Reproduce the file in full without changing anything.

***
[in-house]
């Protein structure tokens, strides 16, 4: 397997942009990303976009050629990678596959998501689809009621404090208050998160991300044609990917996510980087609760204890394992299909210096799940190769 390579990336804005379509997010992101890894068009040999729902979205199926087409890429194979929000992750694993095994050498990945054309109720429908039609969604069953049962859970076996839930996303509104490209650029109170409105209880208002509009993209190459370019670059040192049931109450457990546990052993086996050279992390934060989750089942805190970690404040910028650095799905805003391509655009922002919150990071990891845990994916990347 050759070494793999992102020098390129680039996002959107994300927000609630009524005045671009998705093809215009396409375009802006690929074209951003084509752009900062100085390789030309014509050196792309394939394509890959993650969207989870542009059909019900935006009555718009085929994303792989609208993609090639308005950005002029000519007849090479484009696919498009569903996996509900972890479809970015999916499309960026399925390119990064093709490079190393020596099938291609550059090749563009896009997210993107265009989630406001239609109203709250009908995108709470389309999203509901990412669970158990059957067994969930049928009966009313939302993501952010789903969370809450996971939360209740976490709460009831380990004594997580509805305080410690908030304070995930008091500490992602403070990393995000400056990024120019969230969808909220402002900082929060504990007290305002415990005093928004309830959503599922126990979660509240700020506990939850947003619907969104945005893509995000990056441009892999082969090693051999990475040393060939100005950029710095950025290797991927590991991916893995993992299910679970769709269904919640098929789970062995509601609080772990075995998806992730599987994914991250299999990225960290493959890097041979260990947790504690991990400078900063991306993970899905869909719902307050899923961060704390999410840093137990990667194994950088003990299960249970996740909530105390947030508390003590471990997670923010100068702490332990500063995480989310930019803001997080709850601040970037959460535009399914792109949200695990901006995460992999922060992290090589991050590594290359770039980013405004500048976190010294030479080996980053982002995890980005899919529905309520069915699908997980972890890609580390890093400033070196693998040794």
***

[in-house]
């Protein structure tokens, strides 16, 4: 397997942009990303976009050629990678596959998501689809009621404090208050998160991300044609990917996510980087609760204890394992299909210096799940190769 390579990336804005379509997010992101890894068009040999729902979205199926087409890429194979929000992750694993095994050498990945054309109720429908039609969604069953049962859970076996839930996303509104490209650029109170409105209880208002509009993209190459370019670059040192049931109450457990546990052993086996050279992390934060989750089942805190970690404040910028650095799905805003391509655009922002919150990071990891845990994916990347 050759070494793999992102020098390129680039996002959107994300927000609630009524005045671009998705093809215009396409375009802006690929074209951003084509752009900062100085390789030309014509050196792309394939394509890959993650969207989870542009059909019900935006009555718009085929994303792989609208993609090639308005950005002029000519007849090479484009696919498009569903996996509900972890479809970015999916499309960026399925390119990064093709490079190393020596099938291609550059090749563009896009997210993107265009989630406001239609109203709250009908995108709470389309999203509901990412669970158990059957067994969930049928009966009313939302993501952010789903969370809450996971939360209740976490709460009831380990004594997580509805305080410690908030304070995930008091500490992602403070990393995000400056990024120019969230969808909220402002900082929060504990007290305002415990005093928004309830959503599922126990979660509240700020506990939850947003619907969104945005893509995000990056441009892999082969090693051999990475040393060939100005950029710095950025290797991927590991991916893995993992299910679970769709269904919640098929789970062995509601609080772990075995998806992730599987994914991250299999990225960290493959890097041979260990947790504690991990400078900063991306993970899905869909719902307050899923961060704390999410840093137990990667194994950088003990299960249970996740909530105390947030508390003590471990997670923010100068702490332990500063995480989310930019803001997080709850601040970037959460535009399914792109949200695990901006995460992999922060992290090589991050590594290359770039980013405004500048976190010294030479080996980053982002995890980005899919529905309520069915699908997980972890890609580390890093400033070196693998040794």